Saturday, August 25, 2012
Labor South roundup: Workers in N.C. and Miss. stand up for rights, plus an editorial on Southerners, Labor & the UAW in Mississippi
Here’s another Labor South roundup plus some editorial comments on Southerners, labor and the UAW.
Workers across the South are standing up for the rights as the nation’s two major political parties prepare for their national conventions, both to be held in the region.
Charlotte municipal workers picketing for their right to unite and speak as one voice
In Charlotte, N.C., municipal employees say they are having to work 12-hour days six and seven days a week as the city prepares for the Democratic National Convention Sept. 3, yet they are denied collective bargaining rights as a result of a North Carolina statute.
Minor infractions lead to 30-day suspensions, health and safety issues remain unresolved, and wages are kept to a minimal level, workers say.
“The hard work we do is vital for this city to function, so we are asking the City Council to address our needs and rights as workers and to establish a system of meet-and-confer with us to discuss how to keep the city running smoothly through the convention,” said sanitation worker and United Electrical, Radio and Machine Workers of America (UE) Local 150 President Al Locklear in a recent press release from the Southern Workers’ Assembly.
The local has joined with other unions and activists in the Southern Workers’ Assembly scheduled for Labor Day, Sept. 3, opening day of the convention.
North Carolina General Statute 95-98 prohibits public sector workers from engaging in collective bargaining. The statute, North Carolina’s right-to-work law, and the fact that North Carolina is the least unionized state in the nation have led to criticism among labor activists of the national Democratic Party’s choice of Charlotte for its convention.
City workers have been picketing the Charlotte city council in recent weeks in an effort to get it to recognize their basic rights to organize and petition for better wages and conditions.
Workers at a chicken-processing plant in Mississippi complain of miserable conditions
On the other side of the South, in Hazelhurst, Miss., officials with the Laborers International Union of North America Local 693 held a press conference recently to highlight the poor working conditions at the Sanderson Farms plant in Hazelhurst.
The 700 workers at the plant have to do their jobs in 100-degree-plus temperatures with minimal breaks, poor air-conditioning, and unsanitary bathrooms, Local 693 representatives said. They showed large photographs showing worker injuries as a result of the production demands at the plant.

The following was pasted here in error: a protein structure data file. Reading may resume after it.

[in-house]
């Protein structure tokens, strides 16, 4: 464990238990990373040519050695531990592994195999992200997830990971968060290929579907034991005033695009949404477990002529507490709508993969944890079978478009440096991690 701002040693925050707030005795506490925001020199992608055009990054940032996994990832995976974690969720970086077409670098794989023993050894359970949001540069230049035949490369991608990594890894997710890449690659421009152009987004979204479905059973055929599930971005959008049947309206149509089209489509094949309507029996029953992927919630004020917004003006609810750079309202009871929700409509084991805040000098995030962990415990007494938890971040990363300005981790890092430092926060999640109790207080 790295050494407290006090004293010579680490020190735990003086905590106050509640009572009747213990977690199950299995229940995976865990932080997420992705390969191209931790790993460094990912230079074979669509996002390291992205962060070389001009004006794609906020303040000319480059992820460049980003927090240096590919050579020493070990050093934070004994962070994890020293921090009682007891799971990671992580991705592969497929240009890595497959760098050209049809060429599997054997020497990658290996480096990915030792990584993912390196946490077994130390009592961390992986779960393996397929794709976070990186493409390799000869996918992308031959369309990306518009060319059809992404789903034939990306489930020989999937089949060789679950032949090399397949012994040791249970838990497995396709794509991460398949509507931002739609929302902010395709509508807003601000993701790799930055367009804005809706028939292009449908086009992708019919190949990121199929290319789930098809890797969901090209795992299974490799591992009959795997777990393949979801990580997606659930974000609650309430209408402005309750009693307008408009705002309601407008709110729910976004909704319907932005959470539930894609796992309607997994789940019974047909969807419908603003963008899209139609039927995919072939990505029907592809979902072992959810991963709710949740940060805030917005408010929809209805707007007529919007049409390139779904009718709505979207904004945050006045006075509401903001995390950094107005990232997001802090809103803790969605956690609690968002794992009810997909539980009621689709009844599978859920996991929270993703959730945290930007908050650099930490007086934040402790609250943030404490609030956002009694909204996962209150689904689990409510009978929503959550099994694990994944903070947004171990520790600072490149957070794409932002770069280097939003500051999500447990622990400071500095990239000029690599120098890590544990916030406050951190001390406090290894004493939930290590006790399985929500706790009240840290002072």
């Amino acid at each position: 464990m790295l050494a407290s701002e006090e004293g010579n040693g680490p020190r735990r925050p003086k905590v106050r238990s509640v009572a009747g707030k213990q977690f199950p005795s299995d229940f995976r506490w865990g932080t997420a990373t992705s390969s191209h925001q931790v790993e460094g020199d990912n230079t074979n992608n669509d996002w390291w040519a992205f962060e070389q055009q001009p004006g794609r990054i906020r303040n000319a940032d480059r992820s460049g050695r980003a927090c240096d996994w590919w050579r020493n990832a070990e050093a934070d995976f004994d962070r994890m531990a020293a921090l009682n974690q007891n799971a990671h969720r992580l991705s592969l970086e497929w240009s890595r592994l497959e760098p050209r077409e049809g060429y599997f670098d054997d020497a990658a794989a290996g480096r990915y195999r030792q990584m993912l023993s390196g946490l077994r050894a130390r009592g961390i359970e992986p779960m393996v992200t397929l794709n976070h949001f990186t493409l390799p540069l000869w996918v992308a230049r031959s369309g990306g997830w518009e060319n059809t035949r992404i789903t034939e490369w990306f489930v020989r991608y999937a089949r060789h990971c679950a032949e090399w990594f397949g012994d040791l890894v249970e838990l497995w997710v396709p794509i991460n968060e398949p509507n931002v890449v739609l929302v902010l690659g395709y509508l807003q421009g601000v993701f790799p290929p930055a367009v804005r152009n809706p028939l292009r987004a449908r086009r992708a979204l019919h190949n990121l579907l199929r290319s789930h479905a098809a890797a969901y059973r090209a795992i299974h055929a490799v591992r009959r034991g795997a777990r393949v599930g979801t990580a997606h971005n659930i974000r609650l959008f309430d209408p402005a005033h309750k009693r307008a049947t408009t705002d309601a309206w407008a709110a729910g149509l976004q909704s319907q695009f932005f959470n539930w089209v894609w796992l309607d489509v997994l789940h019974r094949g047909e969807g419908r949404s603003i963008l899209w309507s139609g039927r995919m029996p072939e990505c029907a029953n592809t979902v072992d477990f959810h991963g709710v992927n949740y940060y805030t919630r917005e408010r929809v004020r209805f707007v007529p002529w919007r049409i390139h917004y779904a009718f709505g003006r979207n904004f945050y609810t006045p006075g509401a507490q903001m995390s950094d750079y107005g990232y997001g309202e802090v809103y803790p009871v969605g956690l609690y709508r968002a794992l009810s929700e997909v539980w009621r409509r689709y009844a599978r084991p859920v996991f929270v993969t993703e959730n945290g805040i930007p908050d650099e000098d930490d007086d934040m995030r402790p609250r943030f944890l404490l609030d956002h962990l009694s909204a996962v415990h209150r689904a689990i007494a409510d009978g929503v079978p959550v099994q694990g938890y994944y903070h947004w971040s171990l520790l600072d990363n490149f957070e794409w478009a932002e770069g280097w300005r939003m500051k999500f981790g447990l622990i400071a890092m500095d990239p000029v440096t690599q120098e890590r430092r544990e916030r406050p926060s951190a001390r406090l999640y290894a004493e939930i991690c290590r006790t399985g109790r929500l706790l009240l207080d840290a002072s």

Media efforts to get company responses to the complaints were unsuccessful.
Some editorial comments on Southern workers, labor, and the United Auto Workers’ effort to organize workers at the Nissan plan in Canton, Miss.
- (Veteran labor organizer Bruce Raynor)
On unions and the South: Labor South agrees with veteran Southern labor organizer Bruce Raynor that the South gets its anti-union reputation from its political and economic leadership, not from its workers. Look across Southern history, from the coal miners in Appalachia to textile workers in the Carolinas, catfish workers in Mississippi, and shipyard workers along the region’s coastlines, Southern workers have shown again and again not only a willingness but a desire to join together, in a union, so that they can speak as one voice.
- On the labor movement and the civil rights movement: A connection between labor and civil rights has been there since the beginning of both movements—from the sharing of songs such as We Shall Overcome to leaders such as A. Philip Randolph and Walter Reuther who were active in both movements. Here in Mississippi, state AFL-CIO leaders Claude Ramsay and Ray Smithhart worked hand-in-hand with civil rights leader Medgar Evers in the cause for justice and equality, whether at the voting booth, in schools, or at the workplace.
- What’s important for Nissan workers as they try to organize: Their biggest obstacle is fear. It’s the same obstacle that faced civil rights activists in the 1960s. It seems insurmountable at times, but thank goodness for the courage of Martin Luther King Jr., Medgar Evers, and others in bringing to the nation civil rights for all. The labor movement has its martyrs, too. In fact, too many, and one hopes, of course, that situations never get dire enough that one’s life is on the line. At Nissan, one’s livelihood may seem to be on the line, and that’s scary enough. However, workers’ rights are on the line, too, and those rights are worth fighting for.
- On the exploitation of Southern workers: Sadly there’s a long history of worker exploitation in the South. What was slavery after all? Free labor, the cheapest labor of all. After the Civil War effectively ended slavery, powerful forces regrouped and turned the Southern economy to another form of slavery, one to perpetual indebtedness in the form of sharecropping and tenant farming. In the aftermath of World War II, just as the South was emerging from its dependence on agriculture and turning to industry, its leaders made sure workers’ rights were not going to upset the applecart of their dominance. Thus we got the Taft-Hartley Act of 1947 and state right-to-work laws across the land.